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speak great swelling words of vanity, but they have not a conversation such as becometh the gospel; they are incorrect in their moral conduct, deficient in the fulfilment of their domestic duties, or irregular in their habits and practices. Alas! these, if they be not designing hypocrites, are the greatest of self-deceivers: they think themselves to be something when they are nothing, and speak peace to themselves when there is no peace. Should any such be present here, may God shew them the error of their way; may he withdraw the veil of vanity and presumption, which hides the true state of the case from their eyes, and effectually teach them that "he says he abides in Christ, must himself so walk even as he walked." Learn I beseech you, that if you would "walk worthy of God unto all pleasing," you must live consistently, and exhibit a uniformity of christian character in all its particulars.
The humblest and holiest, the most spiritual and heavenly-minded, often complain of themselves, that their intercourse with God is too frequently broken. They feel that they
are forgetful, that their thoughts wander, that their minds are occupied more than is necessary with the mere objects of time and sense. They would that it were otherwise. Their cry is Oh! for a closer walk with God.'-Let us all lift up our prayers for larger measures of divine grace, that our minds may be more fixed upon spiritual and heavenly objects. Let us seek our happiness more entirely in God. Let us contemplate his excellencies, the honour of his service, and the glories of his kingdom. Let us read his sacred word and meditate on its saving doctrines, its holy precepts, and precious promises. Let us diligently attend on all means of grace and ordinances; and let us shew in every part of our daily life and conversation that we live under the influence of the presence of God. Thus we shall walk with God, and God will walk with us. He will be our guardian and guide, our strength and stay, our supporter and comforter, all our lives long.
The walk with God on earth, my Christian brethren, will have ere long a close, and glorious truly will it be. The pilgrimage
here will be ended, ordinances will cease, and the intercourse and communion with God and the spirits in heaven will be perfect. The end of Enoch's course was distinguished indeed, and the brief terms in which it is related to us add dignity to the illustrious fact; "He was not, for God took him." The removal of Elijah, the only other servant of God who tasted not of death, is recorded with a somewhat brighter pen. As he and his follower Elisha went on and talked, both of them anticipating his departure from earth, "Behold, there appeared a chariot of fire, and horses of fire, and parted them asunder; and Elijah went up by a whirlwind into heaven.” We may not look for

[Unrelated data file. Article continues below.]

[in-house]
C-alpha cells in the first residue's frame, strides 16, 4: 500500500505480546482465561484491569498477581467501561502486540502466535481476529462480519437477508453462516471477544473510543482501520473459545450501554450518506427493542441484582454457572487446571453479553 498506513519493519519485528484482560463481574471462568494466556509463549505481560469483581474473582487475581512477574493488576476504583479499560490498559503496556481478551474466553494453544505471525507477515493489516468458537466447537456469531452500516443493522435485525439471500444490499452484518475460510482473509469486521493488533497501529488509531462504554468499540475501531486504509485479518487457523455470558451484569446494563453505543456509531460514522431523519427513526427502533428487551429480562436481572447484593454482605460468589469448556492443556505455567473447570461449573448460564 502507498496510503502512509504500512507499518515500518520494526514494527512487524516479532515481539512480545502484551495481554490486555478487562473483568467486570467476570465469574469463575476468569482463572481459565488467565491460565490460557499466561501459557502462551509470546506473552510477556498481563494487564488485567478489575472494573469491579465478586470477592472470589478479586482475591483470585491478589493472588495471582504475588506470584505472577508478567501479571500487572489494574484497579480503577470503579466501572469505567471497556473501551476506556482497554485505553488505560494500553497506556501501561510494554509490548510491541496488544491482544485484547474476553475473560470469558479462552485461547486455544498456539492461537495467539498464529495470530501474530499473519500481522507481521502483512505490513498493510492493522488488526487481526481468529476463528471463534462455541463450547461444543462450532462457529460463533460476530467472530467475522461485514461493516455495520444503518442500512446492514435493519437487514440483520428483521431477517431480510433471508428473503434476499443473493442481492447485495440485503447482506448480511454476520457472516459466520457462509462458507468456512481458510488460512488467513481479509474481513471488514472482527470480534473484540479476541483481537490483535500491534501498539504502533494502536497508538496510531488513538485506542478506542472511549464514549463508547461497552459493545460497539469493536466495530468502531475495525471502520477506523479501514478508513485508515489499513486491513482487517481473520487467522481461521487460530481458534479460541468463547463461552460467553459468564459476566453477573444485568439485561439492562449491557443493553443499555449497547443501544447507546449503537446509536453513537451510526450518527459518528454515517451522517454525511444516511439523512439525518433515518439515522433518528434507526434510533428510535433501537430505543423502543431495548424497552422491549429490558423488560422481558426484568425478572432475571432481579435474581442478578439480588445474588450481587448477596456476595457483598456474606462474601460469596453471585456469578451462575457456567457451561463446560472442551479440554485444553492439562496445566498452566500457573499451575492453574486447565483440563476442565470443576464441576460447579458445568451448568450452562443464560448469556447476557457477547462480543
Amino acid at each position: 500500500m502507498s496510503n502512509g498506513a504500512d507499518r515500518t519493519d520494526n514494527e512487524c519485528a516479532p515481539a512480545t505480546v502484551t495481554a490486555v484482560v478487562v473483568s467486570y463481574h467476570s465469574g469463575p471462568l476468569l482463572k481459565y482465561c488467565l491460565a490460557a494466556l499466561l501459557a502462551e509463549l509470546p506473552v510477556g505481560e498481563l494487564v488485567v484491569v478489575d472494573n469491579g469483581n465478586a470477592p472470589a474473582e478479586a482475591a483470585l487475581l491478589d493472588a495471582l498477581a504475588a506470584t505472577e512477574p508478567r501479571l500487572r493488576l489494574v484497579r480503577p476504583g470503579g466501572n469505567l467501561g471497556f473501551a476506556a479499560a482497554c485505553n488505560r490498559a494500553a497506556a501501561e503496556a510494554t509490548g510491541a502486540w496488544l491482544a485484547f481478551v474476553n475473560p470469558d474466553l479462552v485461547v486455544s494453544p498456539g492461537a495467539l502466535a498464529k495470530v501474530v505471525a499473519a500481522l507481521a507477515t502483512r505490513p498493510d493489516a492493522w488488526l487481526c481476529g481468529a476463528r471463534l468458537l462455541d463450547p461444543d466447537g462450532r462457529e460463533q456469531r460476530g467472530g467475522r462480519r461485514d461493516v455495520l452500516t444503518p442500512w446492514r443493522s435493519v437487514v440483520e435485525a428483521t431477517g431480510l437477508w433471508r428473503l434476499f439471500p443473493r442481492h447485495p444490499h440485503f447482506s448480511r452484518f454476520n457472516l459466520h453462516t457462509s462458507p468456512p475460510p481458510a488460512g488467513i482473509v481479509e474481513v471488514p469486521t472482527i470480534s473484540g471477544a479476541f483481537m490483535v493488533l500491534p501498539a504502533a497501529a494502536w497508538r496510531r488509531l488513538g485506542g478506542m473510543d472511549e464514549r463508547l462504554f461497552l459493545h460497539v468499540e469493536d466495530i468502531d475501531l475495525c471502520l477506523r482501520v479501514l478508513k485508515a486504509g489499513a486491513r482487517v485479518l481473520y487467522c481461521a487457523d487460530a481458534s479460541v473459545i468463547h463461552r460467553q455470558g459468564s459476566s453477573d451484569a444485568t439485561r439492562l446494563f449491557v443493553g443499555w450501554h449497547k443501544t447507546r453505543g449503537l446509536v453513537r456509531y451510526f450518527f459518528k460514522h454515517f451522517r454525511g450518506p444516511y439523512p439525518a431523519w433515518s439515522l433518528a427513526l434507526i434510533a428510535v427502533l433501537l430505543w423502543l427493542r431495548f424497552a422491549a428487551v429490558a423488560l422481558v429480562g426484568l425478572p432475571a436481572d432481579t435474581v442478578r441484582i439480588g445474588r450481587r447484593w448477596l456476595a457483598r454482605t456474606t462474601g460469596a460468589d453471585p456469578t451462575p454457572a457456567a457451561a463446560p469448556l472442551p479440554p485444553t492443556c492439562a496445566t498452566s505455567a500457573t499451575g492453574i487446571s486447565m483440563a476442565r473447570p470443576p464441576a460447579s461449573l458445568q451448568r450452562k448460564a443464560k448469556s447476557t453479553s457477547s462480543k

not look for any such termination of our way, nor ought we to desire it. But we may rest assured, if we walk with God, and are faithful followers of Christ upon earth, that where he is, there shall we also be. Though we be not taken in the same manner that Enoch was, we shall be taken to the same place: though the chariot and horses of fire which bore up Elijah, shall not be sent for us, yet ministering spirits shall be at hand as
we die, to catch and bear our disembodied souls to the glorious face of God. There we shall be for ever with the Lord; there we shall follow the Lamb wherever he goes; there we shall see him as he is, and with souls wholly purified from sin, and bodies fashioned like unto Christ's glorious body, we shall have a perfect and uninterrupted enjoyment of his presence and glory through the never-ending ages of eternity.
GENESIS Vii. 23.
And every living substance was destroyed which was upon the face of the ground, both man and cattle, and the creeping things, and the fowl of the heaven; and they were destroyed from the earth and Noah only remained alive, and they that were with him in the Ark.
BEHOLD what a desolation is wrought upon the earth. It hath repented the Lord that he hath made man, and he is now destroying him, “both man, and beast, and the creeping thing, and the fowl of the air;" one man only, with his family, and pairs of every kind of living thing, being preserved, "to keep seed alive upon the face of all the earth." We seem to have but just seen them brought